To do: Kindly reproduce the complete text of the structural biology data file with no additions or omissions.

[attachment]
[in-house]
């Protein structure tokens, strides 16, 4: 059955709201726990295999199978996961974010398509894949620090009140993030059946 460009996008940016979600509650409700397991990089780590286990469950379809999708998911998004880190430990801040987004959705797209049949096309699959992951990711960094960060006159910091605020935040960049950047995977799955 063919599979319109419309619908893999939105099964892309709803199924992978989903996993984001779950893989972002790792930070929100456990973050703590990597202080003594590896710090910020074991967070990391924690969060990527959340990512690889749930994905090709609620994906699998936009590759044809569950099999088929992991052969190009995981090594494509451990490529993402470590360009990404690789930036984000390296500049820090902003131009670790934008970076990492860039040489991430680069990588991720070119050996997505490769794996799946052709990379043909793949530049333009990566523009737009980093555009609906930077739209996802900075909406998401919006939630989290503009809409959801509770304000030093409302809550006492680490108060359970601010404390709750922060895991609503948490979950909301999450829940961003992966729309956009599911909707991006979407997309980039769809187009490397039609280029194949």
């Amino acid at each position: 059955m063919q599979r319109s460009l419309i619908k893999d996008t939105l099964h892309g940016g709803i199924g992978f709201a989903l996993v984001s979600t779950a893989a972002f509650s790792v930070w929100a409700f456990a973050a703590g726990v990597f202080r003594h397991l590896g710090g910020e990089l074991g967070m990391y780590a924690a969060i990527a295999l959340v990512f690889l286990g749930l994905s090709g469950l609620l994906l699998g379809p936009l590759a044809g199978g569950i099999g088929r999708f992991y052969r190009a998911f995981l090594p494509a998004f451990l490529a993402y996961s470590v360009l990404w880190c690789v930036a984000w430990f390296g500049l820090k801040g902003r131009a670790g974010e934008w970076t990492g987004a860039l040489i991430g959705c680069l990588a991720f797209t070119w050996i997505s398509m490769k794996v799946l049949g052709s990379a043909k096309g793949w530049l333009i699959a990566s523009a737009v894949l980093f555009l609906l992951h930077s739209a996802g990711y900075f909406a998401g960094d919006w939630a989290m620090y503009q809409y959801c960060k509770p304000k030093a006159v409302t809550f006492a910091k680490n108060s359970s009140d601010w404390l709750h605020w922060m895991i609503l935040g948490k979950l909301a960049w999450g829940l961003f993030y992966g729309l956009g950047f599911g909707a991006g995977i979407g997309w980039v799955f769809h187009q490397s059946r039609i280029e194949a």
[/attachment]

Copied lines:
[in-house]
């Protein structure tokens, strides 16, 4: 059955709201726990295999199978996961974010398509894949620090009140993030059946 460009996008940016979600509650409700397991990089780590286990469950379809999708998911998004880190430990801040987004959705797209049949096309699959992951990711960094960060006159910091605020935040960049950047995977799955 063919599979319109419309619908893999939105099964892309709803199924992978989903996993984001779950893989972002790792930070929100456990973050703590990597202080003594590896710090910020074991967070990391924690969060990527959340990512690889749930994905090709609620994906699998936009590759044809569950099999088929992991052969190009995981090594494509451990490529993402470590360009990404690789930036984000390296500049820090902003131009670790934008970076990492860039040489991430680069990588991720070119050996997505490769794996799946052709990379043909793949530049333009990566523009737009980093555009609906930077739209996802900075909406998401919006939630989290503009809409959801509770304000030093409302809550006492680490108060359970601010404390709750922060895991609503948490979950909301999450829940961003992966729309956009599911909707991006979407997309980039769809187009490397039609280029194949």
């Amino acid at each position: 059955m063919q599979r319109s460009l419309i619908k893999d996008t939105l099964h892309g940016g709803i199924g992978f709201a989903l996993v984001s979600t779950a893989a972002f509650s790792v930070w929100a409700f456990a973050a703590g726990v990597f202080r003594h397991l590896g710090g910020e990089l074991g967070m990391y780590a924690a969060i990527a295999l959340v990512f690889l286990g749930l994905s090709g469950l609620l994906l699998g379809p936009l590759a044809g199978g569950i099999g088929r999708f992991y052969r190009a998911f995981l090594p494509a998004f451990l490529a993402y996961s470590v360009l990404w880190c690789v930036a984000w430990f390296g500049l820090k801040g902003r131009a670790g974010e934008w970076t990492g987004a860039l040489i991430g959705c680069l990588a991720f797209t070119w050996i997505s398509m490769k794996v799946l049949g052709s990379a043909k096309g793949w530049l333009i699959a990566s523009a737009v894949l980093f555009l609906l992951h930077s739209a996802g990711y900075f909406a998401g960094d919006w939630a989290m620090y503009q809409y959801c960060k509770p304000k030093a006159v409302t809550f006492a910091k680490n108060s359970s009140d601010w404390l709750h605020w922060m895991i609503l935040g948490k979950l909301a960049w999450g829940l961003f993030y992966g729309l956009g950047f599911g909707a991006g995977i979407g997309w980039v799955f769809h187009q490397s059946r039609i280029e194949a």